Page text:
Newspaper article The Florida Times Union

Experience Shows to Beware of the Power of a Hurricane

Newspaper article The Florida Times Union

Experience Shows to Beware of the Power of a Hurricane

Article excerpt

Byline: Bill Longenecker

This column began, in essence, in September 1989. Hurricane Hugo had ravaged South Carolina. Even Charlotte, N.C., got hit by it. The morning after, Hugo's power stunned me. Its surf had been spectacular for us, but deadly for the Carolinas.

In September 1964, my family sat through Dora's power in the same house where this column is being drafted. After Hugo attacked a large restaurant on pilings on a Carolina beach, the strength of a Category 5 storm became quite real to me. On the day after, there were two pictures of the same spot.

The "day before" picture showed a large building on pilings. For the "day after" shot, not even a piling was left. That day, I knew that if an evacuation was ordered, it would be heeded. That call came in 1999 as Floyd moved along the east coast of Florida.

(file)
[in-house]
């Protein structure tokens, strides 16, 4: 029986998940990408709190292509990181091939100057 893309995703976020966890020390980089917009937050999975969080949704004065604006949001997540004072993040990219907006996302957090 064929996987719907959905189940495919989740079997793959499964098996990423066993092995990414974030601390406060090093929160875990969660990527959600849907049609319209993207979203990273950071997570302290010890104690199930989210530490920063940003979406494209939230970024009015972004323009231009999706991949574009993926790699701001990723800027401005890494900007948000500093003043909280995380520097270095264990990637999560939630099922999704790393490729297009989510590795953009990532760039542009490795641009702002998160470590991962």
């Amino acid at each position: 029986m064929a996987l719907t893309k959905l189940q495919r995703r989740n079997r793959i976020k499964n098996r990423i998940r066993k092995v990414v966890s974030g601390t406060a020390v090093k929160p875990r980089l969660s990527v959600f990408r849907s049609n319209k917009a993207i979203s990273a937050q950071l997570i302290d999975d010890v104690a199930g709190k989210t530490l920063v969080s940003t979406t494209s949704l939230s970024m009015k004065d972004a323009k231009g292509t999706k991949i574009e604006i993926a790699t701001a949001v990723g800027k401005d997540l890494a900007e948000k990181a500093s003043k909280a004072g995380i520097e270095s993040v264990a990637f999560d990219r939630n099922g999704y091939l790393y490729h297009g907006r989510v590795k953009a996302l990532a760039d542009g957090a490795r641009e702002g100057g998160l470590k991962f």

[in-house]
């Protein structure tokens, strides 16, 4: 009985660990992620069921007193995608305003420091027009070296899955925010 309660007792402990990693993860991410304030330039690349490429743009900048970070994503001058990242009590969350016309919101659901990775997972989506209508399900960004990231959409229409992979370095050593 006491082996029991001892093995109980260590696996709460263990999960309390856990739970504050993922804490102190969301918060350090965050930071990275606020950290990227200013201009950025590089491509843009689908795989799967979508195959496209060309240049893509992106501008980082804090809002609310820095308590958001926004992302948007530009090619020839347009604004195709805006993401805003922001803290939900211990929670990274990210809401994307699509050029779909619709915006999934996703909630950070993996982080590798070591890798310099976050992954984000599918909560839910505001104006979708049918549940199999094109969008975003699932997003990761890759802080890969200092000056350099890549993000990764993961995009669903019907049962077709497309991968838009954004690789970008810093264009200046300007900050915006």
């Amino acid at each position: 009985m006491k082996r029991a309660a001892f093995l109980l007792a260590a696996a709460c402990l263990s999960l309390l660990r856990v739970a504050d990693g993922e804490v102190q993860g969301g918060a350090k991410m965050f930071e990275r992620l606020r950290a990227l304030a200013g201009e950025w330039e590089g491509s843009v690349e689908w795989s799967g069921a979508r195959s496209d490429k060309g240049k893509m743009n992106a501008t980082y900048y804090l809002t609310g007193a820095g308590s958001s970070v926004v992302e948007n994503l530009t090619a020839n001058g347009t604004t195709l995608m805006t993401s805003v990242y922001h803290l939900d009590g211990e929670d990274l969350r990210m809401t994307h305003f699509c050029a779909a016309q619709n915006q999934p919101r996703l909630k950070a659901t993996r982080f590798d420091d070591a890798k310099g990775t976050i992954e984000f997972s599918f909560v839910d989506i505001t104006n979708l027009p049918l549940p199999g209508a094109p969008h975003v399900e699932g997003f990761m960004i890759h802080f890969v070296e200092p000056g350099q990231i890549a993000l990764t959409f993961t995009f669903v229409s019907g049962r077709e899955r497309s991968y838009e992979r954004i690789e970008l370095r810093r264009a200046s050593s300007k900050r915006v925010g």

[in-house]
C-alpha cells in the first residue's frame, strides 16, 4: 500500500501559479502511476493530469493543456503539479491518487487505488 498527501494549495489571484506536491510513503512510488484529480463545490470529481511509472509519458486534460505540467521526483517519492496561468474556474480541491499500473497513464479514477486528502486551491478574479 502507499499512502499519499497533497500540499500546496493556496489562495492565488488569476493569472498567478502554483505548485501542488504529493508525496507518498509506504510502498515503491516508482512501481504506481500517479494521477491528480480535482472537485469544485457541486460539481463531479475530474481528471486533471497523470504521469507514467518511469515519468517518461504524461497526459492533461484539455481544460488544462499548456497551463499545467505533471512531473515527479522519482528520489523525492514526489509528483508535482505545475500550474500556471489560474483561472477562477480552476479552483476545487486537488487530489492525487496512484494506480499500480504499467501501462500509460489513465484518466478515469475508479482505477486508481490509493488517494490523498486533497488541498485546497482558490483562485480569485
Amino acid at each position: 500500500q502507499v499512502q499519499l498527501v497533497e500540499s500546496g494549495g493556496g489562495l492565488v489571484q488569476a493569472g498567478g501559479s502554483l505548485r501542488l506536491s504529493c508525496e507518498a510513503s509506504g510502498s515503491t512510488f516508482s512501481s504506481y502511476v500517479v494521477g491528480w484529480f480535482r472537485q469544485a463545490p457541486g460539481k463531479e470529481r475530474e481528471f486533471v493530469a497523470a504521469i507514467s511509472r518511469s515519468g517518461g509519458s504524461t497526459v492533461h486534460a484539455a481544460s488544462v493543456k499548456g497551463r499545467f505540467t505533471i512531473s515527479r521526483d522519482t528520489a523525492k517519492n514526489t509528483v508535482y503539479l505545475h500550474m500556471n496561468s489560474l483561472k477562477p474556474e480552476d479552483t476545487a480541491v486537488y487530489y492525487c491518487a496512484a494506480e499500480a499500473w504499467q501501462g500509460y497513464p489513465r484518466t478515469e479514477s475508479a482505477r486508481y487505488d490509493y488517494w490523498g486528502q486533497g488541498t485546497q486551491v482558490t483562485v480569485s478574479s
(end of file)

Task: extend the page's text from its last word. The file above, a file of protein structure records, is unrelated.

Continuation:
After boarding up this house for the first time in my family history, I left for the Methodist Medical Center, my part-time employer, and was sent to work in its emergency department.

Just a year ago, plywood covered the windows again as storms posed a danger. For Jeanne, it would be a day in the ER at Shands Jacksonville and a night in a bed in the former Methodist Medical Center. We were just plain lucky with Hugo, Floyd and Jeanne.

As this is being drafted, there are four choices for the day. Work on this column, go back out into the 3- to 6-foot surf left by Ophelia and northeaster winds, mow the yard or remove my new hurricane window fabric shield protection. The column won, but I'll paddle out in about 45 minutes. I have to be at work at noon.

After Floyd, it took about four months before the wood came down off the windows. About a month went by before Jeanne's plywood came down, so a few days with eight windows "under wraps" are no big deal.

My new panels are still up. This protection system came about because I am just too old to be hauling plywood up a shaky ladder in 15 to 20 mph winds. It was even more difficult to take it off. In June, I wrote about my experience with the first contractor, who said he could not promise me anything before January 2006. …

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